What is Suprax?Suprax, a cephalosporin antibiotic, is prescribed for bacterial infections of the lungs, ears, urinary tract, and throat. It is also used to treat uncomplicated gonorrhea.
What is the most important information I should know about Suprax?If you are allergic to either penicillin or cephalosporin antibiotics in any form, consult your doctor before taking Suprax. An allergy to either type of medication may signal an allergy to Suprax, and if a reaction occurs, it could be extremely severe. If you take the drug and feel signs of a reaction, seek medical attention immediately.
Antibacterial drugs, including Suprax, should only be used to treat bacterial infections. They do not treat viral infections, such as the common cold.
Although it is common to feel better early in the course of therapy, the medication should be taken exactly as directed. Skipping doses or not completing the full course of therapy may decrease the effectiveness of the immediate treatment and increase the likelihood that bacteria will develop resistance and will not be treatable by Suprax or other antibacterial drugs in the future.
Pseudomembranous colitis (an infection of the colon resulting in diarrhea) has been reported with nearly all antibacterial agents, including Suprax, and may range in severity from mild to life-threatening. Therefore, it is important to tell your doctor if you experience diarrhea during or after treatment with Suprax.
Who should not take Suprax?Do not take Suprax if you are sensitive to, or have ever had, an allergic reaction to the drug or to other cephalosporin antibiotics.
What should I tell my doctor before I take the first dose of Suprax?Tell your doctor about all prescription, over-the-counter, and herbal medications you are taking before beginning treatment with Suprax. Also, talk to your doctor about your complete medical history, especially if you have kidney or liver disease, a history of stomach or intestinal disease such as colitis (inflammation of the large intestine), or if you have ever had an allergic reaction to another cephalosporin or penicillin.
What is the usual dosage?The information below is based on the dosage guidelines your doctor uses. Depending on your condition and medical history, your doctor may prescribe a different regimen. Do not change the dosage or stop taking your medication without your doctor's approval.
Infections Other Than Gonorrhea
Adults and children >12 years or >110 pounds: The usual dose is 400 milligrams (mg) daily. If you have kidney disease, the dose may be lower.
Children >6 months-12 years: The usual dose is 8 mg of liquid per 2.2 pounds of body weight per day. This may be given as a single dose or in two half-doses every 12 hours. Children weighing >110 pounds or >12 years of age should be treated with an adult dose.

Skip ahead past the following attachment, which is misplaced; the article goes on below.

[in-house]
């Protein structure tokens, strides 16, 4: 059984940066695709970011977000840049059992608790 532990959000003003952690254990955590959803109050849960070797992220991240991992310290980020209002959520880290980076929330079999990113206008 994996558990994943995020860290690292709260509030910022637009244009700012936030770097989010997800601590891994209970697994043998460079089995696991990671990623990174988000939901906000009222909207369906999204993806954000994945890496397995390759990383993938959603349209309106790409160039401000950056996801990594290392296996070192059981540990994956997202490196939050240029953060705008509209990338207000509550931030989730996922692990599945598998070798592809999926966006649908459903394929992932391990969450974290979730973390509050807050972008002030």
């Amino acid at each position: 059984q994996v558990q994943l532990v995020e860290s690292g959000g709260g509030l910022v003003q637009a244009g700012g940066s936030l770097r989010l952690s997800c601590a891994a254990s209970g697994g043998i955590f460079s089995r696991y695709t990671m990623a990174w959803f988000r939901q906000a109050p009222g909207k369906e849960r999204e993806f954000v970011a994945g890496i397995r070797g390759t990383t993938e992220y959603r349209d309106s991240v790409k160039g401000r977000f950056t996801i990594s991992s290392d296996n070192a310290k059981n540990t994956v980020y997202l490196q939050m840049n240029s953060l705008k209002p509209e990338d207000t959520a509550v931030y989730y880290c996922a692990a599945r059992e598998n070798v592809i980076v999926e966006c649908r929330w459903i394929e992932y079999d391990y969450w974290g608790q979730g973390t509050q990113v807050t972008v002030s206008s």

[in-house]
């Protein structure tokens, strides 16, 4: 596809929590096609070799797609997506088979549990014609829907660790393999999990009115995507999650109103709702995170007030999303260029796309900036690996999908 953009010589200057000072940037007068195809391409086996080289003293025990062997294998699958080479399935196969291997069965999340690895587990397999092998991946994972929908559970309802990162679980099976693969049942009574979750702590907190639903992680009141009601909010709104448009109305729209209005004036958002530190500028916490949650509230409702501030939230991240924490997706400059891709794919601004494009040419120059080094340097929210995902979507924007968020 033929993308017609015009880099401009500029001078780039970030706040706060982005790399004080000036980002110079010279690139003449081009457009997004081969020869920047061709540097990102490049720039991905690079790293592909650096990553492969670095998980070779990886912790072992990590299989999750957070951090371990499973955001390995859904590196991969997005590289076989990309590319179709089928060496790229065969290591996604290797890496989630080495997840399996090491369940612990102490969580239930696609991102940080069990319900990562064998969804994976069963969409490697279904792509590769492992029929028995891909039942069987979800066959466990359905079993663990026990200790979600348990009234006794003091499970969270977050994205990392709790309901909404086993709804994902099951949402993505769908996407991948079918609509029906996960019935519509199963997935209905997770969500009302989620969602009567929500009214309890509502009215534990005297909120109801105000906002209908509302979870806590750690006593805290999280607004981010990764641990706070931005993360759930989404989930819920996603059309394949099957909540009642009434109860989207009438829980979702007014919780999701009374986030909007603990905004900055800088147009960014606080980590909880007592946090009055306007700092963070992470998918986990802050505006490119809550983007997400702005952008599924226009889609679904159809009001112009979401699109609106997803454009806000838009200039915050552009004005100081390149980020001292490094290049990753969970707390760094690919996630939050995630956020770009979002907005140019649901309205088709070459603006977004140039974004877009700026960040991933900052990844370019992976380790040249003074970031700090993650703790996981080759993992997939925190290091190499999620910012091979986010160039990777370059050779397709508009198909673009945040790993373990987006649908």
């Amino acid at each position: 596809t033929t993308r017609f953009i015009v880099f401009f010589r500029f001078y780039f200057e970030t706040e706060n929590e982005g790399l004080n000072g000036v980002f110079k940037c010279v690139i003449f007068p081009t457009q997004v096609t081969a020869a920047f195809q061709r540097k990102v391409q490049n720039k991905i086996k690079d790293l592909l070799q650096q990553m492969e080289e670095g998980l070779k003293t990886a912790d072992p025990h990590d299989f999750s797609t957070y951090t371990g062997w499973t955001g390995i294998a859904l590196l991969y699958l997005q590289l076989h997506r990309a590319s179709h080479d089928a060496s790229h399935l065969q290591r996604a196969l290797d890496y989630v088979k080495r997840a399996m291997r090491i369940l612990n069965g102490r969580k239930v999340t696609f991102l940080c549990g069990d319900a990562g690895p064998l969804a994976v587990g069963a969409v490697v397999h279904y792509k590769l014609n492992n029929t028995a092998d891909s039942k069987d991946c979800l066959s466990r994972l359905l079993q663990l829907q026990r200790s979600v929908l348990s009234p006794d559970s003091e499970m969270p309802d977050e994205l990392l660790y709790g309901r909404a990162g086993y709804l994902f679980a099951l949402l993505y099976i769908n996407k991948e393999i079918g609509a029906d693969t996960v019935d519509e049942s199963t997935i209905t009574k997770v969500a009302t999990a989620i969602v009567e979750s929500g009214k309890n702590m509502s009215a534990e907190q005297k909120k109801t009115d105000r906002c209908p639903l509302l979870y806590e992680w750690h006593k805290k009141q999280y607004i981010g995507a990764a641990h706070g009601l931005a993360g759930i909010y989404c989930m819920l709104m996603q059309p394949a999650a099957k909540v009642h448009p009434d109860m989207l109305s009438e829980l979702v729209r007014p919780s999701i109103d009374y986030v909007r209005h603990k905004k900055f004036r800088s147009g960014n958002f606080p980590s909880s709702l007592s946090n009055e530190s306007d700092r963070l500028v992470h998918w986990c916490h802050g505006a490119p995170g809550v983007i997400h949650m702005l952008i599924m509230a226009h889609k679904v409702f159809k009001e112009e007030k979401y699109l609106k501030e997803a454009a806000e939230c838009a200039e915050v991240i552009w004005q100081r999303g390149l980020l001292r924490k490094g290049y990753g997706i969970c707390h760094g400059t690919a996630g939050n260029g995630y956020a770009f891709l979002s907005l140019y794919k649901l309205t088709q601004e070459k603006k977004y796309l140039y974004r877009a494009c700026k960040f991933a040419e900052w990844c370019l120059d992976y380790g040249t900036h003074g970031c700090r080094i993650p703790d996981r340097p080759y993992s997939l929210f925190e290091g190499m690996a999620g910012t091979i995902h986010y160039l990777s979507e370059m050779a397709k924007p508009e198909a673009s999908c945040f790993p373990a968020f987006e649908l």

If your child has a middle ear infection (otitis media), your doctor will probably prescribe Suprax suspension. The tablet form is less effective against this type of infection.
Adults: A single 400-mg dose is usually prescribed.
How should I take Suprax?Suprax can be taken with or without food. If Suprax causes stomach upset, take it with meals.
If you are taking the liquid form of Suprax, use a specially marked measuring spoon to measure each dose accurately. Shake well before using.
Finish taking all of your medication even if you are feeling better, in order to obtain the maximum benefit.
What should I avoid while taking Suprax?Repeated use of Suprax may result in an overgrowth of bacteria that do not respond to Suprax and can cause a secondary infection. Do not save Suprax for use at another time.
What are possible food and drug interactions associated with Suprax?If Suprax is taken with certain other drugs, the effects of either could be increased, decreased, or altered. It is especially important to check with your doctor before combining Suprax with carbamazepine or blood thinners such as warfarin.
What are the possible side effects of Suprax?Side effects cannot be anticipated. If any develop or change in intensity, tell your doctor as soon as possible. Only your doctor can determine if it is safe for you to continue taking this drug.
Side effects may include: abdominal pain, gas, indigestion, loose stools, mild diarrhea, nausea, vomiting
Can I receive Suprax if I am pregnant or breastfeeding?The effects of Suprax during pregnancy and breastfeeding are unknown. Tell your doctor immediately if you are pregnant, plan to become pregnant, or are breastfeeding.
What should I do if I miss a dose of Suprax?If you are taking Suprax once a day and you forget to take a dose, take it as soon as you remember. Wait at least 10-12 hours before taking your next dose, then return to your regular schedule.
If you are taking Suprax two times a day and you forget to take a dose, take it as soon as you remember and take your next dose 5-6 hours later. Then go back to your regular schedule.
If you are taking Suprax three times a day and you forget to take a dose, take it as soon as you remember and take your next dose 2-4 hours later. Then return to your regular schedule.
How should I store Suprax?Suprax liquid may be kept for 14 days, either at room temperature or in the refrigerator. Keep the bottle tightly closed. Discard any unused liquid after 14 days.
Suprax tablets should be kept at room temperature.
- Common Side Effects of AntidepressantsFind out about common and not-so-common side effects of antidepressants and how to manage them.
- How Drugs Can Lower CholesterolDiscover how cholesterol-lowering medications work in your body to bring your cholesterol numbers down to ideal levels.
- Do Over-the-Counter Proton-Pump Inhibitors Work?You might wonder why you need a prescription for GERD if many PPIs are available over the counter. Get the answers to this and other questions about OTC PPIs.